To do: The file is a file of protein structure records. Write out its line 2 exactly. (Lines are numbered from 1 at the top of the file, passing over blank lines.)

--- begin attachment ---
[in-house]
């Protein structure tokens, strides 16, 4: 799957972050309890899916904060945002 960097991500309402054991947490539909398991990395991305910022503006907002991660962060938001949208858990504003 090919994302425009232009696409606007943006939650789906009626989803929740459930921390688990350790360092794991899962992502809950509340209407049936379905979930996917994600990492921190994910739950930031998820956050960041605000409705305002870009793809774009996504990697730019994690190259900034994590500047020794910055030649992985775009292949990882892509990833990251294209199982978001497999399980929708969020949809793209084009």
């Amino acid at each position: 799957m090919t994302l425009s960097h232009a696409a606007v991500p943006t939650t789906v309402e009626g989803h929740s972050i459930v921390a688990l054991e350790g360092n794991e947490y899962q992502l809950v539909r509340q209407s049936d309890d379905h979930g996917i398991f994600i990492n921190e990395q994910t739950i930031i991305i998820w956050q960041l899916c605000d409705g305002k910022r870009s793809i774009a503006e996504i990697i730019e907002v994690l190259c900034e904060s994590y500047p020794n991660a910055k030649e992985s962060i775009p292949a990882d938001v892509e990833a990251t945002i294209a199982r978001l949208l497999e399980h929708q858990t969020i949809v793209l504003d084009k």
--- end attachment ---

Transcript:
């Protein structure tokens, strides 16, 4: 799957972050309890899916904060945002 960097991500309402054991947490539909398991990395991305910022503006907002991660962060938001949208858990504003 090919994302425009232009696409606007943006939650789906009626989803929740459930921390688990350790360092794991899962992502809950509340209407049936379905979930996917994600990492921190994910739950930031998820956050960041605000409705305002870009793809774009996504990697730019994690190259900034994590500047020794910055030649992985775009292949990882892509990833990251294209199982978001497999399980929708969020949809793209084009």